Adm Close/PD Administrative Closure 10,207 4,292 301 1,071 4,495 27,052 189%
Adm Close/PD Prosecutorial Discretion 6,272 44 4 3 456 2,267 -61%
Adm Close/PD In Court Pros Discretion 0 0 0 0 178 1,569 new code
Adm Close/PD Admin Closure-Other 117 108 70 61 1 0 discontinued code
No NTA Failure to Prosecute 85 505 4,687 5,992 15,776 58,139 74517%
Total Removal Case Completions*** 165,334 179,206 255,471 222,516 131,448 355,039 134%
* FY 2022 figures shown reflect removal case completions only from Oct 2021-August 2022 (11 months).
** Comparison of FY 2017 case closures with annualized FY 2022 counts; to estimate FY 2022 annual total the existing 11 month closures were multiplied by a factor of 12/11).
***Total is for only removal Immigration Court cases; a small number of these closures during the six year period (202) could not be classified because of incomplete/incorrect information or the case was closed because the jurisdiction was transferred to the BIA.

Changing Composition of Case Outcomes

Contributing to the observed jump in Immigration Court dispositions, has been cases which have been terminated, or dismissed by the Immigration Judge for other reasons. This can be seen in the very visible increase in the “gray” segments of each bar shown in Figures 3-4. We examine each of these two outcomes in turn, along with others, to better understand what is primarily driving the increase in Court dispositions.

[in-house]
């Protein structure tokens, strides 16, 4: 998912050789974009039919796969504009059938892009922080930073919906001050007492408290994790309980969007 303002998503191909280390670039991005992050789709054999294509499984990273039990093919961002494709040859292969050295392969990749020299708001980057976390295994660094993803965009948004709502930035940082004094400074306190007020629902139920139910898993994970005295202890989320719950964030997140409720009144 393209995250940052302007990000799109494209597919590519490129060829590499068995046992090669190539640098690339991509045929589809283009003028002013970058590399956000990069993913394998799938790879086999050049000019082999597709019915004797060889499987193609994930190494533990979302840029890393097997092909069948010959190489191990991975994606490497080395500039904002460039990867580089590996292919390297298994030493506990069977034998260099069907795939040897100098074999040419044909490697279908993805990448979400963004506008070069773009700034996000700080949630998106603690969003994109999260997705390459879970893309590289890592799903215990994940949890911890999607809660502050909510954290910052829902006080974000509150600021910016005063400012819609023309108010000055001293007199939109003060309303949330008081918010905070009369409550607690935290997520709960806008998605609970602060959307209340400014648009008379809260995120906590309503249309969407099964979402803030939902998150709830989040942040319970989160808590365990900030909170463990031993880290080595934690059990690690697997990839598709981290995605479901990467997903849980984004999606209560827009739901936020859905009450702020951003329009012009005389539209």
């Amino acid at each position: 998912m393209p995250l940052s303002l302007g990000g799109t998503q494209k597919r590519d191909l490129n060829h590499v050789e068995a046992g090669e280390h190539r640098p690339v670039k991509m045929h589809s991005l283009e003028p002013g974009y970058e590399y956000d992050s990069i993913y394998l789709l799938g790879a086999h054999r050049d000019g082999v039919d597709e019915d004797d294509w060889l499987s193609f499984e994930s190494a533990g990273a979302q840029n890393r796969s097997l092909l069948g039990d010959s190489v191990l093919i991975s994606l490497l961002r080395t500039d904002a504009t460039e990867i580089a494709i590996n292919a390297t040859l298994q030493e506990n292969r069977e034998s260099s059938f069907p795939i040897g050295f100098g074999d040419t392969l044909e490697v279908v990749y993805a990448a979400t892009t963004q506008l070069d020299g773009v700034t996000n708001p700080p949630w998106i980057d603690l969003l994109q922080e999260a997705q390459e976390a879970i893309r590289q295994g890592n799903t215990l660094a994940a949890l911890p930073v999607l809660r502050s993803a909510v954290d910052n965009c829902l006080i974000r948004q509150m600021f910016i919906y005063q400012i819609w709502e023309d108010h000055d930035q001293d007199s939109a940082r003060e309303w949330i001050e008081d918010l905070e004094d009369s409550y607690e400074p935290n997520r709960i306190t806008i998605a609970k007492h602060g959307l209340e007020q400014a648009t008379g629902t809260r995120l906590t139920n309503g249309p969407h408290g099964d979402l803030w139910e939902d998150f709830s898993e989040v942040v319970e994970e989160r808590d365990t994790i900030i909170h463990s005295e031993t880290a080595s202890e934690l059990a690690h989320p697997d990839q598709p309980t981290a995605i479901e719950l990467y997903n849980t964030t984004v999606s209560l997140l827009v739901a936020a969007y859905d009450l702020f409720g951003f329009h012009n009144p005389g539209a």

Terminations. Deportation cases may be terminated if the underlying charges against the immigrant are not upheld or are defective. The number of cases closed by termination grew 86 percent between FY 2017 and FY 2022. See Table 2. Many of these cases were quite old, indeed some stretching back to the earliest still pending cases with NTAs dated during the decade from April 1996 through April 2005. These appear to represent cases where the circumstances have changed so that the basis for a removal are no longer present if they even once existed. This can occur for a variety of reasons, including the U.S. Customs and Immigration Services (USCIS) granting the immigrants’ applications legalizing their presence in the United States. Because of USCIS’s backlog, there can be long delays before that agency acts on an immigrant’s filings. Terminating these cases helps to clear out the Court’s backlog.